A guide to keeping it professional
Congratulations! If you've got this far you've obviously found yourself a role you want to accept. Before going any further you need to re-visit your reasons for leaving. Re-affirm that they are unchanged and that the role you have found is definitely for you. Once you have made the decision to move jobs and resigned, changing your mind could be a costly career mistake.
For most people the resignation is actually the most difficult stage of the entire process. You are severing links with a job that you are comfortable with and people that you have built up a bond of trust, comradeship and in many cases friendship with. This takes serious willpower – and is something your employer will use to try and make you change your mind.
Resigning from the company should be done in a professional and courteous manner. You should type a letter to your direct manager containing the date (for the point of resignation), the fact that you are resigning and your understanding of your notice period. Be sure to thank the company and your manager for the time and effort they have made for you personally, for your time at the company and if appropriate, offer them some sincere good wishes for the future.
Make sure you request a face to face meeting, in private to deliver the letter of resignation and have prepared what you are going to say. You must be professional and courteous at all times. It is best to say something like "An opportunity has come up that I cannot turn down".
Inevitably you will be asked why you are leaving. Do not be drawn into any kind of argument – no matter what your view of the firm, management or staff is. Stay professional at all times, regardless of how tempted you are to tell them what you really think! Nothing is wrong – just a great opportunity has come along.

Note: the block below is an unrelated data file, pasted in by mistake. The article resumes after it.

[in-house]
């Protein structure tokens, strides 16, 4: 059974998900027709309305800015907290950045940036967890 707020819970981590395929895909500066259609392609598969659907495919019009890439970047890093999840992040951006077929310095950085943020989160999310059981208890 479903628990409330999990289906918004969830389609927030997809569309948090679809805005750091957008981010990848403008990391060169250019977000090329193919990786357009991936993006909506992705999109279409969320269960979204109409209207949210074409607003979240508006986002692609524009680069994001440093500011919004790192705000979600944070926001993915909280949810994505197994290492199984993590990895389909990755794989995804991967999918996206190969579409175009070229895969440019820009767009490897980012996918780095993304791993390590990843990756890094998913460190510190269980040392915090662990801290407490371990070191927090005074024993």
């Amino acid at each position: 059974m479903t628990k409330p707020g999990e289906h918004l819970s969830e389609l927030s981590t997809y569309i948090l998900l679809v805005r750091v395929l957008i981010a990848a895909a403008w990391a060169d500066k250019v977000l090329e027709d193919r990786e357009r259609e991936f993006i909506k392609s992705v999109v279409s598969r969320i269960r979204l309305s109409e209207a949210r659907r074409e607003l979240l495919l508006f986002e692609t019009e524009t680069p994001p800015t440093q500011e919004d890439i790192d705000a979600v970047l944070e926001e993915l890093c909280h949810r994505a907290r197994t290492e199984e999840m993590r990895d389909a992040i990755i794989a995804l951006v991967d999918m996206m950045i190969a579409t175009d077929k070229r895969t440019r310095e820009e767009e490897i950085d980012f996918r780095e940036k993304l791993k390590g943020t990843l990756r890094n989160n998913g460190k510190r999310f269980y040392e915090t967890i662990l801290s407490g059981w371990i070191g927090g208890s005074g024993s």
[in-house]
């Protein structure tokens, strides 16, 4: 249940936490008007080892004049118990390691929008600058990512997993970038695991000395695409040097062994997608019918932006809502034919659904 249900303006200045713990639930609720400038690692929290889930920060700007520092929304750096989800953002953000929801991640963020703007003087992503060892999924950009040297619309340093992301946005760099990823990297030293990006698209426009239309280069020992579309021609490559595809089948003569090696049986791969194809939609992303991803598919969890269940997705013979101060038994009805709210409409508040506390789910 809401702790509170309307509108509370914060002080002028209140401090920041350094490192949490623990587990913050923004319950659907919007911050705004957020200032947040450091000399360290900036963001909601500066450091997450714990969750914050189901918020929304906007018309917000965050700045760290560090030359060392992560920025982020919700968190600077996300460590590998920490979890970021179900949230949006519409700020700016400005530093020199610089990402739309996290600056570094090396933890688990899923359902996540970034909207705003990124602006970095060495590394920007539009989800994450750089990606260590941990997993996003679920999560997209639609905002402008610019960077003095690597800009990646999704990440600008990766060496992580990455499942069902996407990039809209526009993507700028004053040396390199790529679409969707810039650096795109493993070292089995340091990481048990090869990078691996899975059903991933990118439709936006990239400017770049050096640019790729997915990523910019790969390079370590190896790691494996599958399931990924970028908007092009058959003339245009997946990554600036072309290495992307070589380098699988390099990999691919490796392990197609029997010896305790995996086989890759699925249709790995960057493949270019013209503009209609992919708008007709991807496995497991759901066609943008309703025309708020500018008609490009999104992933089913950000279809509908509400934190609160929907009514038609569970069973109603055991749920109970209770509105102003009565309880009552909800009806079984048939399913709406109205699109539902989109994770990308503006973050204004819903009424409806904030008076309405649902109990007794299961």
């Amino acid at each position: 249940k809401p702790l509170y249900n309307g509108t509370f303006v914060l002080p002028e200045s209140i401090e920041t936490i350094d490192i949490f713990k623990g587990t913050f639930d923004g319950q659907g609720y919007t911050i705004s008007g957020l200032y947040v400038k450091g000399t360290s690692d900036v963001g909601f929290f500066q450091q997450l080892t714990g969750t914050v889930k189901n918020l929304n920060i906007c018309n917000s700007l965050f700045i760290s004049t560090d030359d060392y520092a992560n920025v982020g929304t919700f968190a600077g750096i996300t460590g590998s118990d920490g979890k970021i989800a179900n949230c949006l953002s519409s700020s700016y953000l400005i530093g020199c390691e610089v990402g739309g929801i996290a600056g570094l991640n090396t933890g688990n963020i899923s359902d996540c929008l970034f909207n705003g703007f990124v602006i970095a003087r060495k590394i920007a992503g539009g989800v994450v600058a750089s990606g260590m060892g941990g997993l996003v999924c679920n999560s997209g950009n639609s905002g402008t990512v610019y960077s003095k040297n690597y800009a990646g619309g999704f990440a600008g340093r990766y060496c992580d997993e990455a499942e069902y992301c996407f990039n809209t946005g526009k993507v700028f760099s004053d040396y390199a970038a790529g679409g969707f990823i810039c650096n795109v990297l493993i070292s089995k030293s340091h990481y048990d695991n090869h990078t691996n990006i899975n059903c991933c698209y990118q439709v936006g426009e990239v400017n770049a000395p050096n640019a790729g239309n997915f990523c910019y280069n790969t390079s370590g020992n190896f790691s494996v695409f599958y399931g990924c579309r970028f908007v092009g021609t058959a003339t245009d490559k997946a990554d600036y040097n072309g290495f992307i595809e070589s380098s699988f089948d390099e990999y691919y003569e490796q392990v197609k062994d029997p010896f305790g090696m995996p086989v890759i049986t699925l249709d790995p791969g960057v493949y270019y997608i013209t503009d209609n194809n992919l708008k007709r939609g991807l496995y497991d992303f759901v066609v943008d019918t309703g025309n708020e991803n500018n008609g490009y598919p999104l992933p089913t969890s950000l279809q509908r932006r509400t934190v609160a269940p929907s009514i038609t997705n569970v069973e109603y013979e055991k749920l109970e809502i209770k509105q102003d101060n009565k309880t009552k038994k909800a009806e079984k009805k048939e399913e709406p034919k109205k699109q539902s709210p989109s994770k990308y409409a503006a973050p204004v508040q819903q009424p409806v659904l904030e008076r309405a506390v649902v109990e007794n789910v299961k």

Your manager will probably have been the person that hired you, trained you, supported and mentored you for your time at the firm. They will take your resignation personally, no matter what your actual reason for leaving is. Be prepared for any kind of reaction from a congratulatory handshake to outright anger, or worse – a guilt trip. Regardless of their reaction you must stay calm. You haven't done anything wrong and if they were in your shoes they would probably be doing the same thing! As satisfying as you might find it to really fight back, this won't do you any favours – in fact it will make things worse.
Having got through the initial stages your employer will almost certainly position a "counter-offer". This is an effort through increased salary or revised role duties to make you re-consider and stay. Rejecting a counter-offer will make your relations even more strained and it is important not to draw your employer towards thinking you will accept a counter-offer. You must be clear from the outset that you are leaving, tell them your decision is final. Remember your employer knows you and will be figuring out which buttons they need to press to get you to stay. This is not for your benefit and no matter how tempting it might seem, statistics prove time and again that people who accept counter offers are only deferring their problems – they end up leaving within a year to six months anyway.
See our important information here on Counter Offers
Remember that your time in the company during your notice period is vital. Do not bad mouth the company to anyone, many of your colleagues will want to use you or what you say as a message to the management – do not be drawn into any conversations. Keep your head down and your nose clean! You never know when you may cross paths with the management or co-workers again.
Stick to your line, be professional and courteous throughout your notice period, offer help with training – be a model employee. That way you will leave a good and lasting impression and will not be burning any bridges!